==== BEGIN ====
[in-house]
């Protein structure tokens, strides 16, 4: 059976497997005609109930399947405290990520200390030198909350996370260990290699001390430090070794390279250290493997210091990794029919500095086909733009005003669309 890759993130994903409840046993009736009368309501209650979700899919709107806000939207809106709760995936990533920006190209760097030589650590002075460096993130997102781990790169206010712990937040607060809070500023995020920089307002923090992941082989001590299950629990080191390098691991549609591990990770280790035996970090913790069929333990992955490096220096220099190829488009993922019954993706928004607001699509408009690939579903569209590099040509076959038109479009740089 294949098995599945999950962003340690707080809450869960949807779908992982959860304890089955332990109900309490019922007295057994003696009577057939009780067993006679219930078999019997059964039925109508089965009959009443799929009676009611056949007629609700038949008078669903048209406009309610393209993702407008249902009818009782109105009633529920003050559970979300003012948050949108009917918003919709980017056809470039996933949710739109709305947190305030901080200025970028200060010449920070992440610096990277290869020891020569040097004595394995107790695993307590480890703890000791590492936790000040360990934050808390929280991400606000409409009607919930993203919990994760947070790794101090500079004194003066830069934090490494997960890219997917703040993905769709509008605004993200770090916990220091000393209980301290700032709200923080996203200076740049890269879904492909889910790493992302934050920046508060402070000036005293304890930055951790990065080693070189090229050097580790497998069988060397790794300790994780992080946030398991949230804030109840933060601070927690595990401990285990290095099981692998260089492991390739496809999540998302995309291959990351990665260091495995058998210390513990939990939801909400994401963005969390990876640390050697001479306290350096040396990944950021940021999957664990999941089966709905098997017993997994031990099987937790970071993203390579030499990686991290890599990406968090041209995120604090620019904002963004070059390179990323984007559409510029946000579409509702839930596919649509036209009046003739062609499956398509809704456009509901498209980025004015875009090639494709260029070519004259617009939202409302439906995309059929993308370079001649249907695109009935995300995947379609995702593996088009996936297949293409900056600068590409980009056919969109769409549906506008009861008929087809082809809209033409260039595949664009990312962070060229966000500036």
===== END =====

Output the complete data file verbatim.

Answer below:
[in-house]
């Protein structure tokens, strides 16, 4: 059976497997005609109930399947405290990520200390030198909350996370260990290699001390430090070794390279250290493997210091990794029919500095086909733009005003669309 890759993130994903409840046993009736009368309501209650979700899919709107806000939207809106709760995936990533920006190209760097030589650590002075460096993130997102781990790169206010712990937040607060809070500023995020920089307002923090992941082989001590299950629990080191390098691991549609591990990770280790035996970090913790069929333990992955490096220096220099190829488009993922019954993706928004607001699509408009690939579903569209590099040509076959038109479009740089 294949098995599945999950962003340690707080809450869960949807779908992982959860304890089955332990109900309490019922007295057994003696009577057939009780067993006679219930078999019997059964039925109508089965009959009443799929009676009611056949007629609700038949008078669903048209406009309610393209993702407008249902009818009782109105009633529920003050559970979300003012948050949108009917918003919709980017056809470039996933949710739109709305947190305030901080200025970028200060010449920070992440610096990277290869020891020569040097004595394995107790695993307590480890703890000791590492936790000040360990934050808390929280991400606000409409009607919930993203919990994760947070790794101090500079004194003066830069934090490494997960890219997917703040993905769709509008605004993200770090916990220091000393209980301290700032709200923080996203200076740049890269879904492909889910790493992302934050920046508060402070000036005293304890930055951790990065080693070189090229050097580790497998069988060397790794300790994780992080946030398991949230804030109840933060601070927690595990401990285990290095099981692998260089492991390739496809999540998302995309291959990351990665260091495995058998210390513990939990939801909400994401963005969390990876640390050697001479306290350096040396990944950021940021999957664990999941089966709905098997017993997994031990099987937790970071993203390579030499990686991290890599990406968090041209995120604090620019904002963004070059390179990323984007559409510029946000579409509702839930596919649509036209009046003739062609499956398509809704456009509901498209980025004015875009090639494709260029070519004259617009939202409302439906995309059929993308370079001649249907695109009935995300995947379609995702593996088009996936297949293409900056600068590409980009056919969109769409549906506008009861008929087809082809809209033409260039595949664009990312962070060229966000500036």